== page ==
The wounds we suffer from an unexpected illness or traumatic accident or incident can go layers deeper beyond our physical being. The bruises, broken bones, scars, lumps or changes going on under our skin may be seen under a microscope or with an X-ray, but no one has a clue what is churning within  our psyche—sometimes not even us.

Certainly if an injury involves the brain at all, then it’s impossible to understand how we feel. Even a concussion can cause memory loss, depression and a host of other feelings the individual may not be aware are related to the injury.

We are such complex machines. We include part computer, pipes, motor, lenses and this crazy soul. If any one of these parts isn’t functioning, the rest limps along poorly. 

The odd part is that we may not even be aware something is wrong or unable to articulate what it is….

So in a system of health care providers that don’t care or are too busy to really pay attention, we are left with lots of people who aren’t being treated properly. If a patient is elderly or simply just too hurt or ill to understand what is going on, they will slip through the cracks and get poor care . 

So what do we do? 

I was one of these people a number of years ago after a horrific car accident. I had no clue just how brain injured I truly was at the time. I was a mess. Yes my physical injuries were bad, but the hidden mental, spiritual and emotional injuries lasted much longer.

Luckily I had friends nearby to help talk me off the ledge. My depression became cavernous. It snuck up on me. My memory was shattered for a while too. And the pain was like a lover that wouldn’t leave my side. It was dark times.

If we are lucky we will have an advocate  or at least someone who cares a lot and who still is in touch with reality when we are not. It’s hard to listen when our lives have been shaken and our bodies rattled. A part of us believes nothing will be right again.

But actually I believe these things actually do change us for the better. It’s like nature’s way of doing a rapid mutation, sometimes only lasting seconds, as in the case of my accident, but with everlasting positive effects.



10 thoughts on “Wounds 

  1. I was recently in a serious car accident.
    You describe it all so well. I was knocked out for a while.
    While trying to recover, the depression becomes ‘cavernous.’
    As far as hospitals go, they are understaffed and good medical care is ‘falling through the cracks’ because the caretakers (nurses, etc.) are overworked and tired.
    Many people say everything happens for a reason, but it is hard to see any reason right now.

  2. It is possible to come out stronger and better on the other side of trauma. But you are right that it changes us. If we are blessed with people in our lives who can stay the course with us then we have a good chance of being ok and moving forward to meet our new selves💖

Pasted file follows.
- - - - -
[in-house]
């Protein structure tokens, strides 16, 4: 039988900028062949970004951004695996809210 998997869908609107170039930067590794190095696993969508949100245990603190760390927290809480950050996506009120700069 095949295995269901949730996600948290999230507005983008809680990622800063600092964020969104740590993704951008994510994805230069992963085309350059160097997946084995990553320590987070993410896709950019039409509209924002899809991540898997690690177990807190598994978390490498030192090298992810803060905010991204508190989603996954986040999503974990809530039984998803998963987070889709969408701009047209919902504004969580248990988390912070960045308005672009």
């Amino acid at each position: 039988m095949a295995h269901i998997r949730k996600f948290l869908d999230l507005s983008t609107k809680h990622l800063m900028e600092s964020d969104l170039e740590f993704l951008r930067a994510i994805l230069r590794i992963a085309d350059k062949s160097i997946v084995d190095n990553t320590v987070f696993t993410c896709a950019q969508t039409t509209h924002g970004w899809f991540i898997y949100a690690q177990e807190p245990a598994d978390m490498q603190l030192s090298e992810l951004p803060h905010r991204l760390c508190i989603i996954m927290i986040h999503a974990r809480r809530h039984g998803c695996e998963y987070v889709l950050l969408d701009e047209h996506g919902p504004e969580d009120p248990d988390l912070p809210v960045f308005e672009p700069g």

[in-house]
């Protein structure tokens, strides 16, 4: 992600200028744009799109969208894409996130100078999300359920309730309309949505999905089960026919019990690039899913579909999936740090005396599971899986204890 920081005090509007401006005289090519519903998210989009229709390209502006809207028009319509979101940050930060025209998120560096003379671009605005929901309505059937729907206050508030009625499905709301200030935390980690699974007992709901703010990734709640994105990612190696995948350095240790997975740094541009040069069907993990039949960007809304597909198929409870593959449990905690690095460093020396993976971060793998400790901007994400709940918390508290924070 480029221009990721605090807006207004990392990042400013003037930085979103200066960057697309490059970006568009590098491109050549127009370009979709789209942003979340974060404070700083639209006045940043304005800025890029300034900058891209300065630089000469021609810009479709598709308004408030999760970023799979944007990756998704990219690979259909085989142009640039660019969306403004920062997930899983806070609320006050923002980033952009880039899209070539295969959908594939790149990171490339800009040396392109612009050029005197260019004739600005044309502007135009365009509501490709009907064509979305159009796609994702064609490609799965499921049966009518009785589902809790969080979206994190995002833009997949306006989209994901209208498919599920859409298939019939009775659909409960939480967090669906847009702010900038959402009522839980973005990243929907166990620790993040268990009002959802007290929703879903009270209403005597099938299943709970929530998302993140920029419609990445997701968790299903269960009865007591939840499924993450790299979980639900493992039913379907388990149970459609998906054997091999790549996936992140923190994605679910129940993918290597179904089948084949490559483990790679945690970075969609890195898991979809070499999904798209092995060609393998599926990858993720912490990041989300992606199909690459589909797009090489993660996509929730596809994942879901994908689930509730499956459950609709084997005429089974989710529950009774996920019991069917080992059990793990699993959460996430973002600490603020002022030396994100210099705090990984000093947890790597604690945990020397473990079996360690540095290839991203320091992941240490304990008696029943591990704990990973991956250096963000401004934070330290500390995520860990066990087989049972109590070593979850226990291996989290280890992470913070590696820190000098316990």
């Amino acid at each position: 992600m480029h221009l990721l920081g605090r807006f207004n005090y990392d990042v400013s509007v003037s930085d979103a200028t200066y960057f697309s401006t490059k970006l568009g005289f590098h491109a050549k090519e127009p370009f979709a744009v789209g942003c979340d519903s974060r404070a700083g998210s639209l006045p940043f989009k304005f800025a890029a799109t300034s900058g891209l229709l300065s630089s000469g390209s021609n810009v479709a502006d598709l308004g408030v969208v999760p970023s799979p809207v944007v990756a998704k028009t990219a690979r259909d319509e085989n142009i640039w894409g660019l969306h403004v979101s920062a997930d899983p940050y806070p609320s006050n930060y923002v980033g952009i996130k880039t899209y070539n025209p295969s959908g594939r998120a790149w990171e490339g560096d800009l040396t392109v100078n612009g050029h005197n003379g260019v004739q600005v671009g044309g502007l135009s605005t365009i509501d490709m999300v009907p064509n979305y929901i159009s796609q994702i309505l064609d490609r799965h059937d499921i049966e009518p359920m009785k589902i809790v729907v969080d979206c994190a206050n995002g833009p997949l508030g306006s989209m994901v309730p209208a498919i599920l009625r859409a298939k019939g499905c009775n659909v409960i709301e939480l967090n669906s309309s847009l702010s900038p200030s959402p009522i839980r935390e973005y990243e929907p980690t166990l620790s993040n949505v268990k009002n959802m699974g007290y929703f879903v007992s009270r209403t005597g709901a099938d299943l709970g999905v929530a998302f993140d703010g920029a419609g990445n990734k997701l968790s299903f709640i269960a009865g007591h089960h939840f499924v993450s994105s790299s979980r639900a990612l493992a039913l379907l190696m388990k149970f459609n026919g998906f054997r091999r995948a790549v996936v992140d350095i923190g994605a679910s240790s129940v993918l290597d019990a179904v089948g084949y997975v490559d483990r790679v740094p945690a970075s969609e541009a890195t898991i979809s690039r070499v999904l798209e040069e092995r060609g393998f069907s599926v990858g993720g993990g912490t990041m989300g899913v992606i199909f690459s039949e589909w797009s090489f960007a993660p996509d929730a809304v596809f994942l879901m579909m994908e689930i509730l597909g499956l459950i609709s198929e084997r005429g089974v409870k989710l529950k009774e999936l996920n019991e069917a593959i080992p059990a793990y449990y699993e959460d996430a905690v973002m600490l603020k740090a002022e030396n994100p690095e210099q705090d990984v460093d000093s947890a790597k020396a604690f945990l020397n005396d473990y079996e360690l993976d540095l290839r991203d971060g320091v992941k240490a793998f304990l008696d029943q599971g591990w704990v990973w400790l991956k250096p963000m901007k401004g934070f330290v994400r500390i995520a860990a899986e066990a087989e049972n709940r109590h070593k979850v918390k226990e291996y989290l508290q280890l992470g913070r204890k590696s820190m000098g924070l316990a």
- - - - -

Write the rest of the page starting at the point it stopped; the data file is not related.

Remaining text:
3. Lovely and true comment. You say it beautifully. You were one of those people for me as you know. You have stayed with me through ALL my selves, thank goodness. And loved and accepted them all. Sign of a true friend. xo

  4. I am so sorry Mary to hear this and hope you are recovering. It’s a scary experience when you face something like this. I know I truly faced my life before me as I rolled over and over. I hear what you say, and only partly agree. Yes, hospitals are understaffed and they are often tired. But so was I as a medic, and never once used this as an excuse for poor care or bad behavior to my patients… which I have seen time and time again in healthcare. To me, it’s still the system that has these people understaffed and working hours that makes them so tired that they are crabby and rude. And in Doctor’s offices, they surely aren’t tired, and they still are rude! To me it’s simply people now a days, they have become less caring in general. I think many in healthcare may have started with good intentions, but get bitter and sick of the whiney patients and all the hard work they have to do. It’s hard to care day in and day out. It wears you out. I told myself I would get out they day I couldn’t do it anymore, but most don’t. It’s a job, so they stay. You WILL see the reason for why it happened and I promise it will make you a better woman. You are still here, strong and you will come to appreciate every day more. I know I sure do. I love life far more now! xoxo

  5. I was a medic too…long time ago, in the Army. You are right. No matter how tired I was, the compassion for others was always there. I’m not sure what the problem is now. All I know is I wanted to come home as fast as possible, because it is safer and kinder here. At least I think so.

  6. Wow cool. Different work I’m sure….lots of trauma. Thanks for your service, that’s hard work. I’m sure you would never lower your standards, but then you were trained in a different line of duty and caring. I’m sure being home under the care of your loved ones can’t compare. Sometimes I felt, even on the ambulance, simply caring and being kind was what made my patients get better. I sure know it made their blood pressure go down!! xo

  7. That’s why I love the blogging community! I have ‘met’ such amazing and kind people from all over the world. Many of whom I’ve gone ‘offline’ from the blog and whom I keep in touch with via email. It’s lovely… they are like family now.

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